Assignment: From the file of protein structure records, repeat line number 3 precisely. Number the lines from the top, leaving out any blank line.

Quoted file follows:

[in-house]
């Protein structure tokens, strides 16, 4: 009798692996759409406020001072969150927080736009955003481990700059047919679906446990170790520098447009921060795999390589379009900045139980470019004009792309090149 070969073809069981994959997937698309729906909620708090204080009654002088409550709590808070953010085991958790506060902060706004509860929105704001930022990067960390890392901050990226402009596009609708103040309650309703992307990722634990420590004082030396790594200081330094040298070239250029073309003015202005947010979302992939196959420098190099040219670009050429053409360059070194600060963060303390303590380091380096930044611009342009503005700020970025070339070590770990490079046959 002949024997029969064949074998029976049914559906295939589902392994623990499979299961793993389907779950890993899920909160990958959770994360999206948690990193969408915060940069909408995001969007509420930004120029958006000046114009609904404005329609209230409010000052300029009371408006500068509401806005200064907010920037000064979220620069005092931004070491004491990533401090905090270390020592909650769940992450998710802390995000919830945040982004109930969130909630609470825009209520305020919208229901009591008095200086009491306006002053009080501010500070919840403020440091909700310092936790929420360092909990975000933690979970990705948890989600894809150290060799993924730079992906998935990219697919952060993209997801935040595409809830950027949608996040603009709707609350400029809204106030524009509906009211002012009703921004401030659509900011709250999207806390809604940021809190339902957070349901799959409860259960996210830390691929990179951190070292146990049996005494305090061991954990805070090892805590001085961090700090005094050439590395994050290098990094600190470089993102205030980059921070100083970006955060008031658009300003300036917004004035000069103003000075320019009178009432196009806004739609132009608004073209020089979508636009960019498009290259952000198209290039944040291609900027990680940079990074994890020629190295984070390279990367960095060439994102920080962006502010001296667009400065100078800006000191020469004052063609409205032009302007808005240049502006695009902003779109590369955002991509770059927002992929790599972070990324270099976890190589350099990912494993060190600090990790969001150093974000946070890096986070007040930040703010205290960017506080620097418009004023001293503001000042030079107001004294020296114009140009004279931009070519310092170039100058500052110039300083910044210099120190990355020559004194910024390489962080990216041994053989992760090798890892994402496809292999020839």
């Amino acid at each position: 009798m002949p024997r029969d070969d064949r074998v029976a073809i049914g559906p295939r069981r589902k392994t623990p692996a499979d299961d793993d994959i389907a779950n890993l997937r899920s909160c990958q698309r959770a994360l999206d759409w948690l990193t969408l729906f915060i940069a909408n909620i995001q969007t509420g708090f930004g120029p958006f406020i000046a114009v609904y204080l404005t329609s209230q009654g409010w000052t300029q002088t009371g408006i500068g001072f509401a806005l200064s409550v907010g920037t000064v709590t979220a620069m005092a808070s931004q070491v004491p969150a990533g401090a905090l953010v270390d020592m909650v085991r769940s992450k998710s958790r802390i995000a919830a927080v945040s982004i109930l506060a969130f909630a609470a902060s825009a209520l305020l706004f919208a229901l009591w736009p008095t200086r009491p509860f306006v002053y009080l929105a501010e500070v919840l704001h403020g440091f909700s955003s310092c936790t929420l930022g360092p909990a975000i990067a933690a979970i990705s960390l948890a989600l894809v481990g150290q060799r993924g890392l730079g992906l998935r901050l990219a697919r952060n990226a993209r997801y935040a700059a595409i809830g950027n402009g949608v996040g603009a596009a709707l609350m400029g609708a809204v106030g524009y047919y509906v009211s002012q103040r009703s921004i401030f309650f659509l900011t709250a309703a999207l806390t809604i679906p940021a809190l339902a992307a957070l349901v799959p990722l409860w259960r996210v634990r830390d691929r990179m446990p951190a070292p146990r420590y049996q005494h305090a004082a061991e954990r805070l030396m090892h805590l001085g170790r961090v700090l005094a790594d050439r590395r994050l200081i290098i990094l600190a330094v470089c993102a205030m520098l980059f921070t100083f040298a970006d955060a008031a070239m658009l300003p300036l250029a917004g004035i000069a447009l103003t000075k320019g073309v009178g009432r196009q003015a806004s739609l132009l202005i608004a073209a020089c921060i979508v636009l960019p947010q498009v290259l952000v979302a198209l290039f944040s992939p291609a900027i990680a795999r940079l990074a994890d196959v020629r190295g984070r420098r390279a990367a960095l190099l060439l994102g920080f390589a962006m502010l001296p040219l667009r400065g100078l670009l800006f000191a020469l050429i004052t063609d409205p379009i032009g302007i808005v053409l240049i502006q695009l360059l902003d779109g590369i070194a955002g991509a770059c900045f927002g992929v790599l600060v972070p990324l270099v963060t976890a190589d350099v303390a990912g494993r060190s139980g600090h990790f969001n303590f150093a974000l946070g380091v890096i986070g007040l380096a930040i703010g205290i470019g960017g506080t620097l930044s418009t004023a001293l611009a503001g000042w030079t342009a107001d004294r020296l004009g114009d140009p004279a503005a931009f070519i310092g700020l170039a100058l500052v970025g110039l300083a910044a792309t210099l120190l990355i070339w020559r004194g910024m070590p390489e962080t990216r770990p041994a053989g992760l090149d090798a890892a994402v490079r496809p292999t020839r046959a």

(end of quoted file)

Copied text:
């Amino acid at each position: 009798m002949p024997r029969d070969d064949r074998v029976a073809i049914g559906p295939r069981r589902k392994t623990p692996a499979d299961d793993d994959i389907a779950n890993l997937r899920s909160c990958q698309r959770a994360l999206d759409w948690l990193t969408l729906f915060i940069a909408n909620i995001q969007t509420g708090f930004g120029p958006f406020i000046a114009v609904y204080l404005t329609s209230q009654g409010w000052t300029q002088t009371g408006i500068g001072f509401a806005l200064s409550v907010g920037t000064v709590t979220a620069m005092a808070s931004q070491v004491p969150a990533g401090a905090l953010v270390d020592m909650v085991r769940s992450k998710s958790r802390i995000a919830a927080v945040s982004i109930l506060a969130f909630a609470a902060s825009a209520l305020l706004f919208a229901l009591w736009p008095t200086r009491p509860f306006v002053y009080l929105a501010e500070v919840l704001h403020g440091f909700s955003s310092c936790t929420l930022g360092p909990a975000i990067a933690a979970i990705s960390l948890a989600l894809v481990g150290q060799r993924g890392l730079g992906l998935r901050l990219a697919r952060n990226a993209r997801y935040a700059a595409i809830g950027n402009g949608v996040g603009a596009a709707l609350m400029g609708a809204v106030g524009y047919y509906v009211s002012q103040r009703s921004i401030f309650f659509l900011t709250a309703a999207l806390t809604i679906p940021a809190l339902a992307a957070l349901v799959p990722l409860w259960r996210v634990r830390d691929r990179m446990p951190a070292p146990r420590y049996q005494h305090a004082a061991e954990r805070l030396m090892h805590l001085g170790r961090v700090l005094a790594d050439r590395r994050l200081i290098i990094l600190a330094v470089c993102a205030m520098l980059f921070t100083f040298a970006d955060a008031a070239m658009l300003p300036l250029a917004g004035i000069a447009l103003t000075k320019g073309v009178g009432r196009q003015a806004s739609l132009l202005i608004a073209a020089c921060i979508v636009l960019p947010q498009v290259l952000v979302a198209l290039f944040s992939p291609a900027i990680a795999r940079l990074a994890d196959v020629r190295g984070r420098r390279a990367a960095l190099l060439l994102g920080f390589a962006m502010l001296p040219l667009r400065g100078l670009l800006f000191a020469l050429i004052t063609d409205p379009i032009g302007i808005v053409l240049i502006q695009l360059l902003d779109g590369i070194a955002g991509a770059c900045f927002g992929v790599l600060v972070p990324l270099v963060t976890a190589d350099v303390a990912g494993r060190s139980g600090h990790f969001n303590f150093a974000l946070g380091v890096i986070g007040l380096a930040i703010g205290i470019g960017g506080t620097l930044s418009t004023a001293l611009a503001g000042w030079t342009a107001d004294r020296l004009g114009d140009p004279a503005a931009f070519i310092g700020l170039a100058l500052v970025g110039l300083a910044a792309t210099l120190l990355i070339w020559r004194g910024m070590p390489e962080t990216r770990p041994a053989g992760l090149d090798a890892a994402v490079r496809p292999t020839r046959a």